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DU Prison Arts Initiative Takes Play on the Road

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Alyssa Hurst

Sterling Correctional Facility inmates performed "One Flew Over the Cuckoo's Nest" across the state

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If it weren’t for prison, says Tony Shapiro, he may never have found his passion for theater.

One night, Shapiro says, he went to a production of “Tick, Tick … Boom!” to cut the monotony of yet another evening in Colorado’s Sterling Correctional Facility. The play was put on by University of Denver assistant professor Ashley Hamilton and featured DU students.


“I fell in love,” he says. “I can’t believe all the theater I missed out on. It breaks my heart. … When I seen this pop up on the bulletin board — I’m there. I signed up.”

With that signature, Shapiro officially joined the University’s Prison Arts Initiative (DU PAI), co-founded by Hamilton and Apryl Alexander of DU’s Graduate School of Professional Psychology. The program captures the healing power of the arts and uses it as a restorative practice for incarcerated men and women across Colorado.

The effort currently offers an extensive variety of arts programming in 10 Colorado facilities and draws not only on Hamilton’s expertise, but on that of several DU faculty members and community partners as well. Just recently, DU PAI announced a three-year contract with the Colorado Department of Corrections (CDOC) to continue this work.

For the last five months, Hamilton and production co-creator Julie Rada, guided more than 30 men from Sterling to stage a production of Ken Kesey’s novel “One Flew Over the Cuckoo’s Nest.” For years, Hamilton had hoped to bring the play’s themes — power dynamics, mental health and incarceration — to a prison setting. 

Shapiro played Dale Harding, head of the patients’ council — a role he took so seriously that he even enlisted his sister back home to send character research his way. Although he had hoped to land the role of McMurphy, the play’s lead, he says embodying Harding was a gift.

“It’s human growth,” Shapiro says. “We are a team here, and I won’t call out the battles, but there have been near fist fights as we’ve done these five months. But in the end we love and hug and we have created something together that almost reminds me of doing sports with your team. If you don’t block, I don’t get through this hole. We have to do this together.”

Months of rehearsal, planning, production and a bit of group therapy culminated in a 10-show tour at both the Sterling facility and others around the state, including a performance at the Denver Women’s Correctional Facility. Not only did the tour represent the first time many of the performers had been in a vehicle in a decade or more, but it was also the first time they were able to freely interact with female inmates — a welcome dose of normalcy.

Along the way, the cast and crew shared their hard work with their families and friends, members of the Colorado Department of Corrections, staff members of various facilities, members of the media and fellow inmates.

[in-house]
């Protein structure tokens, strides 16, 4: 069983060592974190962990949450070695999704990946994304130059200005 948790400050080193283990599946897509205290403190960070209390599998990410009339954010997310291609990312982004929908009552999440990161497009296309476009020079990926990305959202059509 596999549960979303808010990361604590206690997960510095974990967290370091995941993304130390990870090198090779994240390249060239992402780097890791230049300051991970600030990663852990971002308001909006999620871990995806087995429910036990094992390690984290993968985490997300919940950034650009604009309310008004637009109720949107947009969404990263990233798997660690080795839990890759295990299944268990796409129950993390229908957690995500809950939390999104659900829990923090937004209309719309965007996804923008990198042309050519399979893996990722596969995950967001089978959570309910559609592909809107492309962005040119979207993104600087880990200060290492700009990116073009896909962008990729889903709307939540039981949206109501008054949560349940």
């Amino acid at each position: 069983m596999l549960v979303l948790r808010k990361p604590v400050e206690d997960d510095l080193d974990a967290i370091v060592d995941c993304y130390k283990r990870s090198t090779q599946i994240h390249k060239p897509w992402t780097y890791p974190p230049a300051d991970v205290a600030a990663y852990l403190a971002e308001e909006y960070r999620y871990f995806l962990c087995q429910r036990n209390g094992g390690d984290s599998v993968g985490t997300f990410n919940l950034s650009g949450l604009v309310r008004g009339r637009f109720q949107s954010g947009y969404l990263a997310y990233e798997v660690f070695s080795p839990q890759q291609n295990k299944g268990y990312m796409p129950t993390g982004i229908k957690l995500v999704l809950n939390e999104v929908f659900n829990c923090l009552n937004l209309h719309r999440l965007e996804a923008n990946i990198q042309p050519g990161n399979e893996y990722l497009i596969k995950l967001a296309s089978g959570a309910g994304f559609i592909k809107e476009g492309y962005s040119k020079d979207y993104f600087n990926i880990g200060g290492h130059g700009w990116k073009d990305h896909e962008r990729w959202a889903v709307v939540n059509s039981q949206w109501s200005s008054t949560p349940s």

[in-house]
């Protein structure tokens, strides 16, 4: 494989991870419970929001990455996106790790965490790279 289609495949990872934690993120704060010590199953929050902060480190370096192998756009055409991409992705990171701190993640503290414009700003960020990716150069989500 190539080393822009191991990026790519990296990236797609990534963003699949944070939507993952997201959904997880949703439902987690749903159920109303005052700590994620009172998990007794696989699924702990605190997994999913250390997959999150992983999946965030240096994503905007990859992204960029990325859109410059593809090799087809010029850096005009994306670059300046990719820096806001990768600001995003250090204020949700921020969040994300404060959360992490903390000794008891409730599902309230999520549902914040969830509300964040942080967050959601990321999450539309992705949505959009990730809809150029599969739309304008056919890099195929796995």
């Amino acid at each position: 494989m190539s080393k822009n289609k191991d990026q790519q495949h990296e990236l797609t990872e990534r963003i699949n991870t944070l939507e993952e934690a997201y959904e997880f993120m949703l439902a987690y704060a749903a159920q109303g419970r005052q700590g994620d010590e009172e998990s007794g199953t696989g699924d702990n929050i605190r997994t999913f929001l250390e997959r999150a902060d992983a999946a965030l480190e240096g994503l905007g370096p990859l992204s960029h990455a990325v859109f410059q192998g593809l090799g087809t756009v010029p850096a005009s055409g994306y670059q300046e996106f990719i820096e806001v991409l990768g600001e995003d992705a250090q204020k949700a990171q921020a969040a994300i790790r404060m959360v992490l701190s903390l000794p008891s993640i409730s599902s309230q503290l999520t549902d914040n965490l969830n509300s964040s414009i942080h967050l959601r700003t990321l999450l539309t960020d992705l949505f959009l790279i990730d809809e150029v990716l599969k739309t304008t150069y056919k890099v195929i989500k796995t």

At every stop, Hamilton’s work, not to mention that of the performers themselves, has made an impact, encouraging inmates to tap into many streams of creativity, says Vernon “RnB” McKinnie. McKinnie took on the added challenge of playing a character of his own creation, Henry Harry. He based the role on an older inmate in Sterling, whom he observed meticulously as he tried to get his mannerisms just right.

“I believe that the people we are created to be, that we were meant to be from existence, those people have kind of been pushed aside. A false identity has been given to us,” he explains. “This play really shines a light on that, and it shows that you can be you. You have to gain that person back that we lost.”

While McKinnie says he experienced setbacks during the creative process, Hamilton’s endless encouragement keeps him going and has allowed him to change in significant ways.

“To have someone show that they believe in you and stick their neck out for you and to go to bat for you and to keep coming up here and to drive these miles she’s driven, it makes you want to do better, it makes you want to be better, it makes you want to believe in yourself,” he says.

In addition to encouraging personal growth among participants, Hamilton says, DU PAI provides a conduit to shifting perceptions about incarceration and the people inside Colorado’s prisons.

“This is an opportunity for people to see folks inside in a totally different way, and as the rich, intelligent, talented people that they are and the complex people that they are,” she says. “In addition, theater allows them the space to imagine who they want to be in the world and to really step into new possibilities.”

The theatrical productions are just one of a variety of programming options DU PAI offers. The latest addition to the prison arts project, a podcast, is an attempt at sharing those stories with an even broader audience.  Hamilton joins two inmates, Denise Presson and Andrew Draper, as hosts of With(in), which discusses life inside prison — both for inmates and staff. They cover topics ranging from gang culture, the arts in prison and learned violence to restorative practices.

Work like this, Hamilton explains, is only possible with the support of CDOC leadership, including Ryan Long, warden of the Denver Complex. Long has enthusiastically embraced the role of arts in prisons, despite having little experience with them himself.

“The challenges and barriers that live inside an institution based on all the factors of where you grew up, what crime you committed, very much impact the operations and safety and security concerns,” Long says. “These programs knock those walls down and let them be who they are.”

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